Study of snake bite cases admitted in tertiary care hospital in Nagpur

Sandeep M. Bhelkar, Sanjay D. Chilkar, Suresh M. Morey


Background: In developing countries major portion of individuals bitten by snakes first consult traditional practitioners before visiting a medical centre and resulting delay in transportation leads to mortality. Present study planned to study clinical features and epidemiological factors in snake bite cases.

Methods: Hospital based cross sectional study was planned including all snake bite cases admitted during study period. Epi Info 7 used for analysis.

Results: Out of 156 snake bite patients, 66.04% subjects were from month of July to September (mean age 37.78 years). About 30.77% of study subjects sought traditional healer for medical care, which was found to be significant when compared with not seeking treatment (Chi square =4.74, df =1, P =0.029). Maximum study subject i.e. 52 (33.33%) received ASV within 1 hour. Only 85 (54.49%) subjects reached the tertiary care hospital within 1- 6 hours following the bite. Mortality was higher in urban area as compared to rural area (P =0.104). Death was higher who had bites on upper limb (11.67%) as compared to bite on lowers limb (2.08%) (P =0.012). Proportion death was higher among those who did not received first Aid measures or took herbal medicine (P =0.022). Mortality was significantly higher in study subjects with complications such as cellulitis and DIC (P =0.006).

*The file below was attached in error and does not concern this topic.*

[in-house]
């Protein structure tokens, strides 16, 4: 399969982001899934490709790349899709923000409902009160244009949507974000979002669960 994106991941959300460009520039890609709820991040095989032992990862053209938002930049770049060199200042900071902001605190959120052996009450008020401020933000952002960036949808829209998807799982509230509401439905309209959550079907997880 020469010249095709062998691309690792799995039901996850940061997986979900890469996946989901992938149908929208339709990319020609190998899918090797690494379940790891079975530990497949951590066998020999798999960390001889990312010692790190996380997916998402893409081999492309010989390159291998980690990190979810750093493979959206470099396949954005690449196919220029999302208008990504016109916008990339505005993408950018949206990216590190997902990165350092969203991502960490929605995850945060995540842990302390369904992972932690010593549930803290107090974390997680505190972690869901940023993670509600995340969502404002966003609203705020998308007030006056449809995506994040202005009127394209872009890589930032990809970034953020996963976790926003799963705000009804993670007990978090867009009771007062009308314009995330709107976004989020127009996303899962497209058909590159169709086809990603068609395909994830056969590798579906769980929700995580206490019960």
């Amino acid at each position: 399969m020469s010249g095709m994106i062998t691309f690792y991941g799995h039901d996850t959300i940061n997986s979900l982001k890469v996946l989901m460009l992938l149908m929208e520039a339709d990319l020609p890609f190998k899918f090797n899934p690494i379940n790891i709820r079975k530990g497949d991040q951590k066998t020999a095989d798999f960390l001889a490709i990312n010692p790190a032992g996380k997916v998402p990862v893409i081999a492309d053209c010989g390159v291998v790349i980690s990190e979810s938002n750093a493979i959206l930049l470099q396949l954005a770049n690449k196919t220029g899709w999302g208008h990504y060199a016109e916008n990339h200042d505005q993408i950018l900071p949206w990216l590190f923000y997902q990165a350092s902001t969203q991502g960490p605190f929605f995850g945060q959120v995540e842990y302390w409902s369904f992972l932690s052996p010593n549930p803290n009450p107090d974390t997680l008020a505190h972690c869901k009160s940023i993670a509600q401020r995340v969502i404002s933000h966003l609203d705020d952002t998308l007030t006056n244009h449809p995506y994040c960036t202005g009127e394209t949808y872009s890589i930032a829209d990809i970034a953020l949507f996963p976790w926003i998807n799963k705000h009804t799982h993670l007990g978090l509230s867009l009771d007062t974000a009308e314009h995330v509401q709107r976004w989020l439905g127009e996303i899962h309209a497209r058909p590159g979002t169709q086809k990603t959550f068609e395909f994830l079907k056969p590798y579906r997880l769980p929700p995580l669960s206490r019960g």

Conclusions: Mortality among those who received first aid before coming to the hospital was lower (5.56%). Mortality was higher (6.25%) in cases where time interval between bite and initiation of treatment was more than 6 hours. 


Snake bite, ASV, Traditional healers

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